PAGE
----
STEPS TO BE FOLLOWED IN ORDER TO OBTAIN A MORTGAGE
BASIC INFORMATION REQUIRED TO REQUEST A MORTGAGE
- How much money do you need?
- How much can you ask for?
- What documents will I need to provide?
- What will the charges be?
- Which interest rate is best?
When you calculate how much money you need, remember that, apart from the proportion of the cost of the property which you are financing, you will need to pay the mortgage set-up fees, valuation fees, management fees, Notary and Land Registry fees, Stamp Duty, bank commission, insurance policies, etc.
As the bank will generally not lend you more than 70% of the valuation, you should have sufficient savings to cover 30% of the property’s value, plus the mortgage set-up fees. This amount of 70% is variable and dependent on the amount requested and your personal circumstances.
Banks will ask you to provide sufficient guarantees to show that you are able to make these payments. Your income will directly influence whether or not the mortgage is granted, and its conditions. The bank can insist that the family has a minimum income. If you have an indefinite work contract then you are more likely to be granted a mortgage than if you have a short-term one. The bank will also check that you are not on a defaulters’ list. It will also ask for your Identity Card, work history, recent pay slips, your last income tax return and details of other income as well as receipts referring to other loans, if applicable, etcetera.
Banks will generally determine that the monthly mortgage repayment amount is not more than 50% of the applicant’s monthly income.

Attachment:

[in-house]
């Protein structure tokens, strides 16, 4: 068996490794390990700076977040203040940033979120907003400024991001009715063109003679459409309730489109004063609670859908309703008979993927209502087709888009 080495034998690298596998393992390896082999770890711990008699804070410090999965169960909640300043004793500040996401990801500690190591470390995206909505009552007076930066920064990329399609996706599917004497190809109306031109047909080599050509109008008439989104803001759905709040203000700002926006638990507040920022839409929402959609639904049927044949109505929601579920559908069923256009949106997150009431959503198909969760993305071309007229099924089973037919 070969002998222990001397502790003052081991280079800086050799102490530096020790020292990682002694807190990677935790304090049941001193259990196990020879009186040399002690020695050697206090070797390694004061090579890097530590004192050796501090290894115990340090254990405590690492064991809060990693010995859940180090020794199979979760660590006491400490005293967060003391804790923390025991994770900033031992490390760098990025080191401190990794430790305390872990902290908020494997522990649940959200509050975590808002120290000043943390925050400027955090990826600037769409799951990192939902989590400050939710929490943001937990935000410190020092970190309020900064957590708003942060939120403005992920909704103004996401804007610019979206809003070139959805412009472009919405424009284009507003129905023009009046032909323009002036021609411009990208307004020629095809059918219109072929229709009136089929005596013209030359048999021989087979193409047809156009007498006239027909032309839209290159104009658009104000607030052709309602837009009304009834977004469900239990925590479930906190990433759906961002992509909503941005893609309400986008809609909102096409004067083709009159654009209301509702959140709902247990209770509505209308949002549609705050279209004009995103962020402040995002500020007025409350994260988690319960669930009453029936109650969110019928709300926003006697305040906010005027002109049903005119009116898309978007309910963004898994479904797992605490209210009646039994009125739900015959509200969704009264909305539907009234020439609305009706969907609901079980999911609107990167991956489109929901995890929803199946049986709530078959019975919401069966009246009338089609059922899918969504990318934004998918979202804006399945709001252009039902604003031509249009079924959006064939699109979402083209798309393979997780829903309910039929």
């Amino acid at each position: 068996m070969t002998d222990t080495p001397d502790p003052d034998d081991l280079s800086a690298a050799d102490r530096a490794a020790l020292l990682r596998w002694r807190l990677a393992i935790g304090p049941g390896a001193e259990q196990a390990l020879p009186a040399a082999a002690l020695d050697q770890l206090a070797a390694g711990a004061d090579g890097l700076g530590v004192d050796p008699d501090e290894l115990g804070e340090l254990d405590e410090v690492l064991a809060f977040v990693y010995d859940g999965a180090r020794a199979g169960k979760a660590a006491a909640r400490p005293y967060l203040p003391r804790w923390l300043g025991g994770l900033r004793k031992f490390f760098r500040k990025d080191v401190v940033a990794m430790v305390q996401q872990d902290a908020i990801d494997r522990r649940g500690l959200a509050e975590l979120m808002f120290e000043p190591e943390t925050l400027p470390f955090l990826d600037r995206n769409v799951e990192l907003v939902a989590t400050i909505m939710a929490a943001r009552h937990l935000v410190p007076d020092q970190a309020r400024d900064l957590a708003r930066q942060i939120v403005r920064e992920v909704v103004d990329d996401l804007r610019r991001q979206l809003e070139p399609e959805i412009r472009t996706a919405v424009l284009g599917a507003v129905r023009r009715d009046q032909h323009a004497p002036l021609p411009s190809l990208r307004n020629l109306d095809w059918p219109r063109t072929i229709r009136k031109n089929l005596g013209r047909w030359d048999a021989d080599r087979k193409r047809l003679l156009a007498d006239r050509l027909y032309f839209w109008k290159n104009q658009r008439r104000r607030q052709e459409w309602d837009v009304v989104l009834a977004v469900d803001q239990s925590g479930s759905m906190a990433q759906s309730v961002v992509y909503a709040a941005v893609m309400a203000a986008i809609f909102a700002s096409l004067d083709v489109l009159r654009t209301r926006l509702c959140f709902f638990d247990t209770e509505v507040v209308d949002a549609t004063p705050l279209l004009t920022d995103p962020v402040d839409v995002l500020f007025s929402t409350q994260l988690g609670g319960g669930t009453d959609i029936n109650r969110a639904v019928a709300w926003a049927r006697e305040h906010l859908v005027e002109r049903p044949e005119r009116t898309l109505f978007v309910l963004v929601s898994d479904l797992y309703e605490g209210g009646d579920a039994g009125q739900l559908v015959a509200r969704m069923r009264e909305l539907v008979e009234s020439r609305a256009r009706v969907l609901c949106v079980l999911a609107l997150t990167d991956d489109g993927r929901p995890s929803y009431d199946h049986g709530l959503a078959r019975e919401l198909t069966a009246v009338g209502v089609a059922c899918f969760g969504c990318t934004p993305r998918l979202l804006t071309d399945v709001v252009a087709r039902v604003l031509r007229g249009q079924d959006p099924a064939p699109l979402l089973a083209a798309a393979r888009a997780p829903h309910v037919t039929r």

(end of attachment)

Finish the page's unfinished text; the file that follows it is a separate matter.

The repayment quota will be made up of two amounts: capital and interest.
The amount requested, the duration of the mortgage and the interest rate will ensure that monthly repayments are more or less affordable. The interest rate may be fixed, variable or mixed.
A fixed rate is not usual. This means that the rate of interest will not change throughout the total duration of the mortgage. You will always know how much you will be paying, but it will not work out cheaper as the bank will always fix a higher interest rate.
The variable interest rate is the most common and is based on the benchmark Euribor rate. If the Euribor goes up or down, then your repayment will do the same. A differential is applied to this benchmark rate and this is what you should check when you request a mortgage.
Certain “obligations” which you will have to fulfil. You will have to take out property and life insurance policies, have your wages paid into your bank account, pay your bills by direct debit, etcetera. The bank cannot insist that you do this, but if you do not, it will mean that the differential is higher, and this will be reflected in the interest rate.
Commission is what the bank will charge for certain services, for example: assessment, arrangement fees, early repayment or cancellation of the mortgage, changes in conditions, etcetera. Some banks charge commission, others do not: some less than others. Keep it in mind.
The period of grace is an initial period for some mortgages during which no repayment is made and you only pay the interest. During this time, the repayment will be less, but it will increase the mortgages’ duration, and, in the long term, it will work out more expensive.
In lieu of payment consists of the mortgaged asset being given to the financial entity in order to cancel the debt. Include this when signing the mortgage constitution Title Deed. In this way and in the event of non-payment, the bank will keep the amount mortgaged and you will not be liable to pay with the remainder of your assets.
Floor clause is unfair and should disappear. If the Euribor falls below the minimum amount stipulated in your contract, you will be paying more interest than you should. Do not agree to this.
In the end, you have to weigh up the terms and conditions offered by the financial institutions, and decide if you are able to make the repayments, and with whom you will “be married” for (many) years.